By Allison Lampert
OTTAWA (Reuters) - Iran has signalled that Canada's Transportation Safety Board (TSB) would play a more active role than international rules require in the investigation of the Iranian military's shooting down of a Ukrainian airliner last week, TSB head Kathy Fox said on Monday.
A missile fired by Iran brought down the Ukrainian airlines plane on Jan. 8 killing all 176 aboard, including 57 Canadians.
"In this investigation - and I want to be clear about this - - we do not yet fully know what the scope of our role will be," Fox said in a news conference.
She added that "there have been early signs that Iran is allowing the TSB to play a more active role than normally permitted", such as inviting its investigators to participate in downloading and analysing the data in the cockpit voice and flight data recorders "whenever and wherever that takes place".
Since the cause of the crash is known, the probe will tackle other questions, such as whether the missile was launched accidentally or on purpose, why Iran's airspace remained open at the time, and why airlines continued to fly from the Tehran airport.
The plane took off despite heightened tensions after Iran's missile attack on Iraqi bases housing U.S. troops earlier on the day of the tragedy. Iran said it attacked the bases in retaliation for the U.S. killing of an Iranian general days earlier.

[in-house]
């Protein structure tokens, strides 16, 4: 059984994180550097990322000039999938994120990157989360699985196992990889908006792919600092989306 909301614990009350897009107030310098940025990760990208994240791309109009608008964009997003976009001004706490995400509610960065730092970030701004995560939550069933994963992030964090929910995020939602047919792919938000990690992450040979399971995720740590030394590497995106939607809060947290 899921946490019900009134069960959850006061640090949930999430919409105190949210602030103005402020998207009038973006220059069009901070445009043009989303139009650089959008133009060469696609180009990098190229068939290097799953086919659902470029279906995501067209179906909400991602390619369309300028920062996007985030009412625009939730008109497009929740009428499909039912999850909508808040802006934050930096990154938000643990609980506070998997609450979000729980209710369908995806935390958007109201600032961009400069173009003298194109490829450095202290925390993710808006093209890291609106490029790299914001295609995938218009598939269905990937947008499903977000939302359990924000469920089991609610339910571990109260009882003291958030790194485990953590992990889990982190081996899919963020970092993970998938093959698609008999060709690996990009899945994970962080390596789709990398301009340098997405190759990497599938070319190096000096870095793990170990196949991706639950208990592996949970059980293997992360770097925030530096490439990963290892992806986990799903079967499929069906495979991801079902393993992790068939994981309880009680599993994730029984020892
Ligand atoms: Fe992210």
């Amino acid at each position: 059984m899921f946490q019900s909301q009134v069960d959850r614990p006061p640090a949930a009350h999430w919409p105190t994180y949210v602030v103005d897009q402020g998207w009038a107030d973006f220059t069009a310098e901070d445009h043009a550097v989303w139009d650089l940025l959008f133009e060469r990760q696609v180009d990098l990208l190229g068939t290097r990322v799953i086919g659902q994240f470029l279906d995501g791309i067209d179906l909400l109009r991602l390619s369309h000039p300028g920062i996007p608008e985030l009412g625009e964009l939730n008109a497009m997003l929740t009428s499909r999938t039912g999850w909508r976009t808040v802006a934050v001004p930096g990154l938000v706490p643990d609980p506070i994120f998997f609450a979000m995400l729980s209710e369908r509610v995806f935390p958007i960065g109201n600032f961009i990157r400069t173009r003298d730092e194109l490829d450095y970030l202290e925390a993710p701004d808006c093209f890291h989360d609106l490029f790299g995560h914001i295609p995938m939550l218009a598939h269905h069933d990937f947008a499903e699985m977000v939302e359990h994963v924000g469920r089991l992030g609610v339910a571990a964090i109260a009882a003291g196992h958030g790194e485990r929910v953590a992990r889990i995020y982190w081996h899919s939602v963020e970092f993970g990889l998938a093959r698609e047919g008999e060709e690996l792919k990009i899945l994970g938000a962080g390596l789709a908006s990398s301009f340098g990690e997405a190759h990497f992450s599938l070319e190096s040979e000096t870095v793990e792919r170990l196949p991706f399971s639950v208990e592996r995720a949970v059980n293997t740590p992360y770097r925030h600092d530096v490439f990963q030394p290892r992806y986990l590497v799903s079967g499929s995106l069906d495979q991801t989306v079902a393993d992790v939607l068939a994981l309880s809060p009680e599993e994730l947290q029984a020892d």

Fox said some of their questions to the Iranians will be "very uncomfortable" and that she does not know if international investigators will get all the answers they seek.
Canada has been invited to participate because a large number of its citizens were involved, but according to international rules Iran leads the investigation.
The TSB's director of investigations, Natacha Van Themsche, said Canadian investigators will meet Iranian officials on Tuesday, and that Iran has said it will allow the TSB to examine the wreckage of the airliner.
On Sunday, the TSB said it had obtained visas for two of its investigators to travel to Iran. A second team of investigators who specialise in aircraft recorder download and analysis will be deployed once TSB confirms where and when that activity would take place, the agency said.
(Reporting by Allison Lampert, additional reporting by David Ljunggren, writing by Steve Scherer; editing by Jonathan Oatis and Grant McCool)